Parisi’s penchant for getting each punchline and plot twist just right made for some circuitous editing sessions as the manuscript passed back and forth. “I was changing things so many times,” he recalls. “Right up until they said yeah, sorry, no more changes. I’d be like, ah, but I still want more!”
School-age conspiracies
What Parisi wound up with was the story of Marty Pants, an elementary school-age conspiracy theorist prone to jumping to outrageous conclusions he can’t be talked out of -- like that his teacher is an alien bent on planetary destruction. As Linker describes him, he’s a kid “who’s so certain of himself that he even when he’s utterly wrong he finds a way to make it right.”

He’s also a would-be artist, and the illustrations in the book are ostensibly Marty’s own take on his ongoing adventures. “He draws well for his age,” jokes Parisi, who tried drawing in a more childlike way before realizing that made things just too sloppy. “I said, I just can’t (bring myself to) draw that much worse than I draw (in real life),” he says. “So it’s just kind of a leap of faith.”

Surrounding Marty’s efforts to unmask the “alien” threat are plotlines involving his too-smart-for-her-own-good sister, her no-goodnick boyfriend and a certain mysterious object of Marty’s affections who always seems to catch him in his most embarrassing moments. And all through are jokes and funny situations bound to resonate with parents as well as their young readers.

“I wanted to make it so that adults would enjoy it too,” says Parisi. “I just kind of wrote it the way that I wanted to write it for myself, the way I would enjoy it, and I would put (some) jokes in that I knew kids wouldn’t get but that adults would get. But if the kids don’t get it, it doesn’t matter because there’s another joke coming.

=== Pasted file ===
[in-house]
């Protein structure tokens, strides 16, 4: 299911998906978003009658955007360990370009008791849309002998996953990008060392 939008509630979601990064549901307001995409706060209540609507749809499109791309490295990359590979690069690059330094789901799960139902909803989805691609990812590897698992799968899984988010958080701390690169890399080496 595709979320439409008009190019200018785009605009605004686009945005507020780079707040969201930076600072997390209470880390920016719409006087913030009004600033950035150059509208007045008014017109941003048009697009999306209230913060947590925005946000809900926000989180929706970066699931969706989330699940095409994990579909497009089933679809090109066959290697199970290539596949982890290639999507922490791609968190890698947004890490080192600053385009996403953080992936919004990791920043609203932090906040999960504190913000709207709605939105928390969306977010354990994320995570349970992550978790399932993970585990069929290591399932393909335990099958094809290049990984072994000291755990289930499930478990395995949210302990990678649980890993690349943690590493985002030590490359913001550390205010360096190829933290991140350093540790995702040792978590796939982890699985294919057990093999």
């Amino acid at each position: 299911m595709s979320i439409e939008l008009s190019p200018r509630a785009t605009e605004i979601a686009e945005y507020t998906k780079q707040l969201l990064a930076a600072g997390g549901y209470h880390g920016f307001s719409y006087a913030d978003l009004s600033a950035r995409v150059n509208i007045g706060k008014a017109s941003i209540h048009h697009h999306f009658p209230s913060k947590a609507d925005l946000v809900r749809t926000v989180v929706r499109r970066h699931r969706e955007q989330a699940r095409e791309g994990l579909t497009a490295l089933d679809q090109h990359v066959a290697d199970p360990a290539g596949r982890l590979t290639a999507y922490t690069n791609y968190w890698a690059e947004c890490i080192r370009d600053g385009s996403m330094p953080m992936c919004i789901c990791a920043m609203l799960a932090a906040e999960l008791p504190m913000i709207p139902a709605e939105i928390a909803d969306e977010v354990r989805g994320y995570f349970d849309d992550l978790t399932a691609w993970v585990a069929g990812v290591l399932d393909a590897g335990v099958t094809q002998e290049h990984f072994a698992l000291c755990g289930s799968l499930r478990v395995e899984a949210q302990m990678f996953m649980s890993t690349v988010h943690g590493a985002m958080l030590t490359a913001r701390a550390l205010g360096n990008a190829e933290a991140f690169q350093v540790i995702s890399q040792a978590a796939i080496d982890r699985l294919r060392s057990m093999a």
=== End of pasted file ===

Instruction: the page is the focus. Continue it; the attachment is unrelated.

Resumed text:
“So I put in things that I thought (parents would appreciate),” Parisi says. “I mean, there were Beatles references!” (Mostly from Marty’s father, whose constant nattering about “old music” is the perfect cure for Marty’s alien-induced insomnia.)

Apparently Parisi’s efforts resonated with HarperCollins -- after Parisi submitted “Marty Pants: Do Not Open!,” Linker came back to him with good news: “He was like, congratulations, you have a three-book deal!,” Parisi recalls, laughing. “And I was like, three? Do you know how hard this was? And so I was kind of freaking out, saying, how I do this again? And not repeat it?”

Fortunately, Parisi found a way, and books two and three are now both in the pipeline. “For the second one, at first it was tough but when it finally clicked, I was just so elated that I could do it more than once,” he says. “You know, ‘cause I think anyone could do one. They always say that. So when I was able to do two I was so excited.

“Even if they don’t sell -- which, you know, hopefully they will -- it’s still, I’m proud,” Parisi says. “It’s an accomplishment. I actually was able to do it, and I didn’t know if I could.”

-- Peter Chicanca can be reached at pchianca@wickedlocal.com.